The 'Municipal Mindset' Infects the Geneva School Board, Too
Can we afford a 4.24 percent budget increase in this economy?
At one of my City Council appearances addressing the “municipal mindset, ” Alderman Dawn Vogelsburg approached me with an interesting insight. She said, yes, magical money thinking can be a problem, but school districts are even worse.
Though I reminded her that another governmental body’s failure never mitigates your own, the truth is, she was dead on. School boards can be notoriously overly generous with “other people’s” money.
Until now, I’ve avoided writing about the District 304 board for two reasons. First, there’s s the inherent difficulties involved in being a School Board member. It’s time consuming, unpaid, doesn’t lead to higher office, you only hear from folks when they’re unhappy, and you have to deal with angry parents and tax watchdogs and people like me.
Once again, threatening to boot someone from a school board is like threatening to stop beating them with a 2-by-4.
The second reason for my silence is FACTS (For Accountable and Controlled Tax Spending) chief Bob McQuillan. I’ve been leery about giving him any more ammunition.
Don’t get me wrong, I’ve defended Bob, his numbers are typically on target, and I believe his heart is in the right place. But Bob can make me look like Mahatma Gandhi. When you too-often wield the sledgehammer when a screwdriver is sufficient, you tend to lose perspective and do more damage than good.
So why am I writing about the board now? It’s because those trepidations were trumped by the news they’re proposing a 4.24 percent 2011-12 budget increase! Say what you will about the city of Geneva (and I have), they’ve cut their budget by 10 percent for the past three years.
But a $2.1 million budget increase? I hate to tell our esteemed board members, that ain’t the right direction. Minimally, you should be mimicking Geneva’s efforts, and here’s why. Sixty-one percent of your funding comes from property taxes, which is twice the 25 to 30 budget percentage municipalities rely on.
As we’ve previously discussed, Geneva home values remain in a free fall with no end in sight. Since home assessments lag the economy by a couple of years, even if there were a complete real estate recovery tomorrow, the five-year property tax picture looks pretty bleak.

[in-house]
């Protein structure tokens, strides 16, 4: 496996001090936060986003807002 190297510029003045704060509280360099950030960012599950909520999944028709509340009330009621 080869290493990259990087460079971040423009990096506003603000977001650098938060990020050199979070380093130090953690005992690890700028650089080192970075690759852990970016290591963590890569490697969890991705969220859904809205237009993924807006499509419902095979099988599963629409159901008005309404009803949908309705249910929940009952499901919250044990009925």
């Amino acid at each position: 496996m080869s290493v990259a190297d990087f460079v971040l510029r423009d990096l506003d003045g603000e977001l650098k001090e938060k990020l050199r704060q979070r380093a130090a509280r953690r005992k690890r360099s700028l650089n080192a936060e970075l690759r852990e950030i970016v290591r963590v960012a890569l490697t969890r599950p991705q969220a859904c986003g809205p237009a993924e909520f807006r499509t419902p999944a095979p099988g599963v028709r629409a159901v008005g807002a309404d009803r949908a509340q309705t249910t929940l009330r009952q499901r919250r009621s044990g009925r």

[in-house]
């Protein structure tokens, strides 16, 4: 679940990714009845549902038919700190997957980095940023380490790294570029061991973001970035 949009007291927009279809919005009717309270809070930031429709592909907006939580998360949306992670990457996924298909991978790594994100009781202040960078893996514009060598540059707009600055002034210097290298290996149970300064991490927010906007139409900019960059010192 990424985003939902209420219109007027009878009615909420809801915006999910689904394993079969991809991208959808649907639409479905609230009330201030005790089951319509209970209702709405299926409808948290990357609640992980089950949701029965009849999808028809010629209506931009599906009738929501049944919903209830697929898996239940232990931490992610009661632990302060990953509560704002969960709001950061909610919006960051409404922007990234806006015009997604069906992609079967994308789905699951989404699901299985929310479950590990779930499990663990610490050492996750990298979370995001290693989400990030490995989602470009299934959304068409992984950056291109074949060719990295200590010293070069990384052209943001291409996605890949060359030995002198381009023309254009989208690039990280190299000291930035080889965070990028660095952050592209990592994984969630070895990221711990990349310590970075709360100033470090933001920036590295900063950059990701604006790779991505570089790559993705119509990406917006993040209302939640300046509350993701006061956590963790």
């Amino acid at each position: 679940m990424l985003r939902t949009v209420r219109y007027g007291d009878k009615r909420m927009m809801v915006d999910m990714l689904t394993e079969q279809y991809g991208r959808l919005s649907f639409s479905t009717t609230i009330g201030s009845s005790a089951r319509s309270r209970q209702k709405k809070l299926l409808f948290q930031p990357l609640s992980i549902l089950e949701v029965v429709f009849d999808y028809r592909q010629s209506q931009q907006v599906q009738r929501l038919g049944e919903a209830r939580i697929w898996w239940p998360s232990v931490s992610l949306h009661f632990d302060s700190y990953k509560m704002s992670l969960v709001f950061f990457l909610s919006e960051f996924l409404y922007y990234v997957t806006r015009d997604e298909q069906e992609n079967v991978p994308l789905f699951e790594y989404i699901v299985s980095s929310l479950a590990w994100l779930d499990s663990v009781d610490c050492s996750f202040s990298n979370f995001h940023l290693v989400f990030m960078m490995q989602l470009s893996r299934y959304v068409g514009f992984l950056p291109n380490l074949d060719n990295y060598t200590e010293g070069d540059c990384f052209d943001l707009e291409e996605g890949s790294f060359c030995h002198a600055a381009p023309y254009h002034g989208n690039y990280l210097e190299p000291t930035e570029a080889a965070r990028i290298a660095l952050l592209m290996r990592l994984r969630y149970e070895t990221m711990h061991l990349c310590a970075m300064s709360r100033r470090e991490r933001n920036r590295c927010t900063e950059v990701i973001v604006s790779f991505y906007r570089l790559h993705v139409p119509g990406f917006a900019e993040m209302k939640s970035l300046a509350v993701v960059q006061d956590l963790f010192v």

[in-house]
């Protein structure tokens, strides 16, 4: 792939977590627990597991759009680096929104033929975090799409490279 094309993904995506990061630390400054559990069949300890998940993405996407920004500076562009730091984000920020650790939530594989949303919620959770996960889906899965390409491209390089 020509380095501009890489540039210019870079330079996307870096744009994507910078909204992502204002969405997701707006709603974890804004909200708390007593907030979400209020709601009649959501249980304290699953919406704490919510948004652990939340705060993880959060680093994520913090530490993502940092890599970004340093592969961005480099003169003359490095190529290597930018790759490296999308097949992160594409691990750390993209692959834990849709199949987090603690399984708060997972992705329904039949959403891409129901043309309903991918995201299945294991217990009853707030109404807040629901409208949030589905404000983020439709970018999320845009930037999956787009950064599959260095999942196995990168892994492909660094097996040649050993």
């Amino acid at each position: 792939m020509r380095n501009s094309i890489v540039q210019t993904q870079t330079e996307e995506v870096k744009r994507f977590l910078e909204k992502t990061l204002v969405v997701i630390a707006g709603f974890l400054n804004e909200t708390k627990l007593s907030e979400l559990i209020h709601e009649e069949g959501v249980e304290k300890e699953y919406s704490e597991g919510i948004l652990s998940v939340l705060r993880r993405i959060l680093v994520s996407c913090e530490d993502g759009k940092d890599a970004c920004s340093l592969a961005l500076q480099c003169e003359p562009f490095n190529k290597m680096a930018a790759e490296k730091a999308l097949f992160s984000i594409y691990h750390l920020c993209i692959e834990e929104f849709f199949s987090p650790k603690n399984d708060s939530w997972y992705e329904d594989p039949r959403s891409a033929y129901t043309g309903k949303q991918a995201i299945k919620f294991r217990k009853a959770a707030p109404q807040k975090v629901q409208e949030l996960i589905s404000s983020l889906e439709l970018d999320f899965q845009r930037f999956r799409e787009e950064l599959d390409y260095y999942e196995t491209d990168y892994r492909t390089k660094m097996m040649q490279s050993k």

In order to finance this budget increase, the School Board will increase the district's portion of the property tax levy by 2.66 percent or $1.2 million. Granted, that hike is based on the 2.7 percent consumer price index, but no matter how you spin it, it means Genevans will be paying about $100 more in property taxes at a time their home aren’t worth nearly what they paid for them.
The interesting thing is, District 304 currently has $41 million in reserve, and if this isn’t the proverbial “rainy day,” then I don’t know what is! Temporarily humoring the board’s lack of budget cutting backbone, why not give taxpayers a break and take that $1.2 million from reserves?
Donna Oberg, assistant superintendent for business services, told me they’re hanging on to that money because of the very dismal property-tax picture I described. While I don’t disagree, we need to remember Genevans are losing their homes now.
And speaking of cuts—or the lack of them—at a recent board meeting Oberg said, “Over the last couple of years, we’ve made over $5 million in reductions to our total budget.” That’s true, but please take note of the word “reductions.”
I certainly give them credit for reworking school start times and bus routes to save $750,000 a year, but that’s not a cut. It was also wise to eliminate a $2 million “want” like the proposed Brundige Road bus garage, but that’s not a cut, either.
Again, I hate to see anyone lose their job, but there isn’t one major staff reduction in the new budget. Oberg also pointed out if we cut teachers, then class sizes go up, but teachers aren’t where I’d start. I’d begin by eliminating some non-teaching positions and then taking a closer look at the overly generous administrators’ salaries and benefits which you can find right here.
Again, I have a great deal of respect for any school board member’s plight even if that plight is self-inflicted. But, since no one put a gun to your head, as I’ve already asked Geneva aldermen, exactly who are you representing? Are you really treating our money as if it was your own?
Please remember, despite the U.S. doubling education spending over the last 30 years, test scores remain flat. Please keep in mind that while we spend more on schools than any other country, we’re nowhere near the top in student performance. Money isn’t always the answer.
In the days following that September 2009 Willaimsburg Elementary overflow School Board meeting, I spoke with virtually each board member one-on-one. And each one of you reiterated your public promise to scrutinize future budgets with a fine-toothed comb. I, in turn, promised to hold your feet to the fire if you didn’t.
I hope this new budget is just a case of asking for the sun while hoping for the moon, but if it isn’t, I hope your feet are starting to feel a little warm about now.